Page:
scenario. “I hear your concern about getting the right sales people to pull off
this campaign. If we could get the right people…what could the campaign look
3. Ask about the impact. Directing open-ended questions at your teammate is also
useful. If you are concerned about a proposed course of action, ask your
teammates to think through the impact of implementing their plan. “Ok, we’re
contemplating launching this product to only our U.S. customers. How is that
going to land with our two big customers in Latin America?” This approach feels
much less aggressive than saying “Our Latin American customers will be angry.”
Anytime you can demonstrate that you’re open to ideas and curious about the
right approach, it will open up the discussion (and you’ll preserve your
reputation as a nice person).
4. Discuss the underlying issue. Many conflicts on a team spiral out of control
because the parties involved aren’t on the same page. If you disagree with a
proposed course of action, instead of complaining about the solution, start by
trying to understand what’s behind the suggestion. If you understand the
reasoning, you might be able to find another way to accomplish the same goal.
“I’m surprised you suggested we release the sales figures to the whole team.
What is your goal in doing that?” Often conflict arises when one person tries to
solve a problem without giving sufficient thought to the options or the impact
of those actions. If you agree that the problem they are trying to solve is
important, you will have common ground from which to start sleuthing toward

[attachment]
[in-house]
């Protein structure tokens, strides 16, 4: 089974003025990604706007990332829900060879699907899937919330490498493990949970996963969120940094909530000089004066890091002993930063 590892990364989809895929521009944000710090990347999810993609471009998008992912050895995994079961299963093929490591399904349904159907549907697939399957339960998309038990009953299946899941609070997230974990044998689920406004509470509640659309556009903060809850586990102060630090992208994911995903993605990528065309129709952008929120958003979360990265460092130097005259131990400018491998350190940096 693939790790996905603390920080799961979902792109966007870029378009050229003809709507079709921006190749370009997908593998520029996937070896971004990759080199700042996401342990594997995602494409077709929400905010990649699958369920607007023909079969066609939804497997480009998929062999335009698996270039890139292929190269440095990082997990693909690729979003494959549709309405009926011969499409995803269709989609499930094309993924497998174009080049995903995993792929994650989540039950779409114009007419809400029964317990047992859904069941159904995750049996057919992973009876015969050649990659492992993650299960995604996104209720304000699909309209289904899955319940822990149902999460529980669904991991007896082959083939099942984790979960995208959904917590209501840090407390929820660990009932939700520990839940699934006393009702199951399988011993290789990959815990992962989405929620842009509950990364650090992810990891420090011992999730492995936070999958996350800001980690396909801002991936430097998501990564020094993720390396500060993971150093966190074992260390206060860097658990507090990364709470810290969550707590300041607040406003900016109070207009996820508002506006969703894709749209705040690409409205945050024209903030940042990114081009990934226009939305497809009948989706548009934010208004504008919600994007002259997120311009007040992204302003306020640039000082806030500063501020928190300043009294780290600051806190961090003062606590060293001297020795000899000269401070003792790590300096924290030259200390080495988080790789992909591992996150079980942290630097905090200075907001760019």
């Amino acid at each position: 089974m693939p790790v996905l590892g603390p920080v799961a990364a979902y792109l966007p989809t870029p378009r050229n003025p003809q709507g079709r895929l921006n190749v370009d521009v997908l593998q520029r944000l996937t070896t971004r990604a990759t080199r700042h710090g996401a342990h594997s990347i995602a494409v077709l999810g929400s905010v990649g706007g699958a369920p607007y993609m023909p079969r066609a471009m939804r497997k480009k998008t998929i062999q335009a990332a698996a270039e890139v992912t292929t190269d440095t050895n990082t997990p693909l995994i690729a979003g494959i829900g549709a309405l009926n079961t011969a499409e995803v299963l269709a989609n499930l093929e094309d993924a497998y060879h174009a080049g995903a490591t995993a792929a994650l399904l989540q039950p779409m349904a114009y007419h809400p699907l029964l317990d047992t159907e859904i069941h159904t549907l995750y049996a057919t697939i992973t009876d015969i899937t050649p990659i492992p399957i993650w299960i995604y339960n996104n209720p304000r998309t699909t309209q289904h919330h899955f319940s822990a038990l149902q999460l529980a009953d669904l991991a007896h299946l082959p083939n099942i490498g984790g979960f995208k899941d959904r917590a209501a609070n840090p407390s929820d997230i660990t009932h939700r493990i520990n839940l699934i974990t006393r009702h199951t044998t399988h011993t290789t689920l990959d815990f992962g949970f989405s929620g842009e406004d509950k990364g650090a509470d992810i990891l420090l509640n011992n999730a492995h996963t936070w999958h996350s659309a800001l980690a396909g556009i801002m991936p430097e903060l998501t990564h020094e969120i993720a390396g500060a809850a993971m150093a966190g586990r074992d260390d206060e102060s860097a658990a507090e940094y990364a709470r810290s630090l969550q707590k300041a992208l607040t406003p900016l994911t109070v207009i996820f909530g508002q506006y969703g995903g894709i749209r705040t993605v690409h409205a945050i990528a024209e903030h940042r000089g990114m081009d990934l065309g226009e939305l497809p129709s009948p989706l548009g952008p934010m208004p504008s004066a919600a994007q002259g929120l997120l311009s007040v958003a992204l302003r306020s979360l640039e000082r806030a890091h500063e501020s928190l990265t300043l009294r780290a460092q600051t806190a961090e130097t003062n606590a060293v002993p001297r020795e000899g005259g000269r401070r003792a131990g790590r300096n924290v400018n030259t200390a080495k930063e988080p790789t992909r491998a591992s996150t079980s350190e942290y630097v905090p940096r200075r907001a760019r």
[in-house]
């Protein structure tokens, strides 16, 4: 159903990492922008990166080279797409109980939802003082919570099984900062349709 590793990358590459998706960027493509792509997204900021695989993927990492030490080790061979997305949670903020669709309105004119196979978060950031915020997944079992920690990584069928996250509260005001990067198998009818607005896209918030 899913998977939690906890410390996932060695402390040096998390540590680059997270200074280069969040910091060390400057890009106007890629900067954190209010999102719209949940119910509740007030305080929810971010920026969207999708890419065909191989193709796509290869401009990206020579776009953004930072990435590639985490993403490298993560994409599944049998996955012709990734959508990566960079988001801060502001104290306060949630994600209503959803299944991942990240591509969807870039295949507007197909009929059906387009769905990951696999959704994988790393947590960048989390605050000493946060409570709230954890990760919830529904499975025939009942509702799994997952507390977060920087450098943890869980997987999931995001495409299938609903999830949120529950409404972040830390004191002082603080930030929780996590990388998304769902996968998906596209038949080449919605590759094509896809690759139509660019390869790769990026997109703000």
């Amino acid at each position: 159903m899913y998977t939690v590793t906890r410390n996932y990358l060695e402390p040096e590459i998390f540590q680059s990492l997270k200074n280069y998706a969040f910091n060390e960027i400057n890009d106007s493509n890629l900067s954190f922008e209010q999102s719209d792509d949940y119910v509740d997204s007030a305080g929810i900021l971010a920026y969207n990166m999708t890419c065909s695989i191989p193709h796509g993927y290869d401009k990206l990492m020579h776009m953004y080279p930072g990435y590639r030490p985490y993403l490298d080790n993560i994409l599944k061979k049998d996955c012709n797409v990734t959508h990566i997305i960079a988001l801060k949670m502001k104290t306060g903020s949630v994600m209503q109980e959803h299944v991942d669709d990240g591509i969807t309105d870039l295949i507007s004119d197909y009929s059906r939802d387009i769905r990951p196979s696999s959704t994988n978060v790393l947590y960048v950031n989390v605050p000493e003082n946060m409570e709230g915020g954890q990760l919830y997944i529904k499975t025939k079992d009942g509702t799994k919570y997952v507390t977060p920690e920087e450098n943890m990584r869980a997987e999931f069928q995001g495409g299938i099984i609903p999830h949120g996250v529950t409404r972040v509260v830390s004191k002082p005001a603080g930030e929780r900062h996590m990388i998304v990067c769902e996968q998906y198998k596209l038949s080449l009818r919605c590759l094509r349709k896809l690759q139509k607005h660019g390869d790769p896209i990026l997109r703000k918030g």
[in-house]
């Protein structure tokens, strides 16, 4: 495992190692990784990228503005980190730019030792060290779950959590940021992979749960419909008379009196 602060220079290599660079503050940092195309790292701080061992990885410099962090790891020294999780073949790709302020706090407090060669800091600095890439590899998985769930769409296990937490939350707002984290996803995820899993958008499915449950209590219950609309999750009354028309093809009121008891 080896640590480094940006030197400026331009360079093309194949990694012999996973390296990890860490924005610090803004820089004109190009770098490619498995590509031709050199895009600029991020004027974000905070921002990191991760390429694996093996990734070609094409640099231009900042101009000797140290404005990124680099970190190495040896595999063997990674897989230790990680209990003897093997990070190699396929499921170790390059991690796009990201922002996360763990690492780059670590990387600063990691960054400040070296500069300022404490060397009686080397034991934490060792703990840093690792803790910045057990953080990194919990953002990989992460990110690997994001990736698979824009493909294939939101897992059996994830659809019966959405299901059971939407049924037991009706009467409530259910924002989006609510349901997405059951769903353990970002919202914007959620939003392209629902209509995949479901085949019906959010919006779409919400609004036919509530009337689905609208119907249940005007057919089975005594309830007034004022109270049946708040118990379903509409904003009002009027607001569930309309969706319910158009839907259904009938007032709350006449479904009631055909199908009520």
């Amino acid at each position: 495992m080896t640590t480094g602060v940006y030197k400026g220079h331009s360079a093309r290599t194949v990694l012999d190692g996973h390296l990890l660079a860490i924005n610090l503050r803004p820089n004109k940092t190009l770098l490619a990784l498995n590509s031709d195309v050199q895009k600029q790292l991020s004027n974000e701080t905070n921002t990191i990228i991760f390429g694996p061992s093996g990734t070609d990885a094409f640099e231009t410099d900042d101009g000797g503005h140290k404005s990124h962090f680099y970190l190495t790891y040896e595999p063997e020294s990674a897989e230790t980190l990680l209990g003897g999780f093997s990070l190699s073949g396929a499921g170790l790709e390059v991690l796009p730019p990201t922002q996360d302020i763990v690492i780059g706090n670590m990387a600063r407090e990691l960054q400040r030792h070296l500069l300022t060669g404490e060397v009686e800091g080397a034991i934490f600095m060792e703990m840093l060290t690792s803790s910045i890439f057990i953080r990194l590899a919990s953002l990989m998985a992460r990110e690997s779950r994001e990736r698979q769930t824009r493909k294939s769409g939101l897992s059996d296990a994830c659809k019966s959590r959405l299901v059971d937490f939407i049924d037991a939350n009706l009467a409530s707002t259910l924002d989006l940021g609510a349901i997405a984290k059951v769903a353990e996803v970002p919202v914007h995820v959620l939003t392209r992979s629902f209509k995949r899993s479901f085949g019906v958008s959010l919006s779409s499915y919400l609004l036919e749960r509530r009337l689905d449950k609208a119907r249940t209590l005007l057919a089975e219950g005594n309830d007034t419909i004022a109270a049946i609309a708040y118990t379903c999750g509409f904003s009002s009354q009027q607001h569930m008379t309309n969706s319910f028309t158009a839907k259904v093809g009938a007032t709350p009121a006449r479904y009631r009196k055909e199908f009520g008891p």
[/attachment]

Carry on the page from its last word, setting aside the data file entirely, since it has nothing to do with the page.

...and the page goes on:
5. Ask for help. Another tactic for “nice conflict” is to be mildly
self-deprecating and to own the misunderstanding. If something is really
surprising to you (e.g., you can’t believe anyone would propose anything so
crazy), say so. “I’m missing something here. Tell me how this will address our
sales gap for Q1.” If the person’s idea really doesn’t hold water, a series of
genuine, open questions that come from a position of helping you understand will
likely provide other teammates with the chance to help steer the plan in a
Conflict — presenting a different point of view even when it is uncomfortable — is critical to team effectiveness. Diversity of thinking on a team is the source of innovation and growth. It is also the path to identifying and mitigating risks. If you find yourself shying away from conflict, use one of these techniques to make it a little easier.
Directions Management Consulting
Directions Management Consulting is the partner of LeadershipIQ in China and Asia. LeadershipIQ helps more than 125,000 leaders every year through the facts drawn from one of the largest ongoing leadership studies ever conducted is used to help companies apply resources where the best possible results be achieved.
In addition, Directions Management Consulting is a leading provider of sales performance, innovation and experiential learning solutions in China and many parts of Asia.
Using the Belbin Team Role Profiling, Directions Management Consulting helps develop high performance teams and leadership at every level.
Psycheselling.com is the sales performance arm of Directions Management Consulting specialising in conducting training, research and consulting services for sales managers and their team.
Raybattle is the strategic partner of Directions Management Consulting specialising in experiential learning events and management retreats.
Currently, Directions Management Consulting has served clients such as Delphi Packard, InterContinental Hotels Group, LELO, Bristol-Myers Squibb, Roche, Philips Lighting, Carrier, Ingersoll Rand, Kulzer Dental etc.
Directions Management Consulting will increase its efforts to conduct leadership studies in China and other parts of Asia, so that more companies apply resources where the best possible results be achieved in this part of the world.